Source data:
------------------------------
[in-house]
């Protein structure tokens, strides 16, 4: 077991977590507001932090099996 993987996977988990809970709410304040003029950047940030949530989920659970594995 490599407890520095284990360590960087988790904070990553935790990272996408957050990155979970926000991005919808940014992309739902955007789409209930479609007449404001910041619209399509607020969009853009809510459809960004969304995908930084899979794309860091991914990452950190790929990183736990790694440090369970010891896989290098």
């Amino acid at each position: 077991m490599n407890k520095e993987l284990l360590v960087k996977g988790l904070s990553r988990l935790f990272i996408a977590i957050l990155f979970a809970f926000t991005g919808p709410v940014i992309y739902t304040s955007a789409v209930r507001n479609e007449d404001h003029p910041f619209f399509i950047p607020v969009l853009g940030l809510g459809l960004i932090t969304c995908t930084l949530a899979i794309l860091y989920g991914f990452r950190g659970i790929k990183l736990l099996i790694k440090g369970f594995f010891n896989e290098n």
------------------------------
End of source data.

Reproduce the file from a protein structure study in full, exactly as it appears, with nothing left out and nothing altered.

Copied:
[in-house]
């Protein structure tokens, strides 16, 4: 077991977590507001932090099996 993987996977988990809970709410304040003029950047940030949530989920659970594995 490599407890520095284990360590960087988790904070990553935790990272996408957050990155979970926000991005919808940014992309739902955007789409209930479609007449404001910041619209399509607020969009853009809510459809960004969304995908930084899979794309860091991914990452950190790929990183736990790694440090369970010891896989290098």
């Amino acid at each position: 077991m490599n407890k520095e993987l284990l360590v960087k996977g988790l904070s990553r988990l935790f990272i996408a977590i957050l990155f979970a809970f926000t991005g919808p709410v940014i992309y739902t304040s955007a789409v209930r507001n479609e007449d404001h003029p910041f619209f399509i950047p607020v969009l853009g940030l809510g459809l960004i932090t969304c995908t930084l949530a899979i794309l860091y989920g991914f990452r950190g659970i790929k990183l736990l099996i790694k440090g369970f594995f010891n896989e290098n």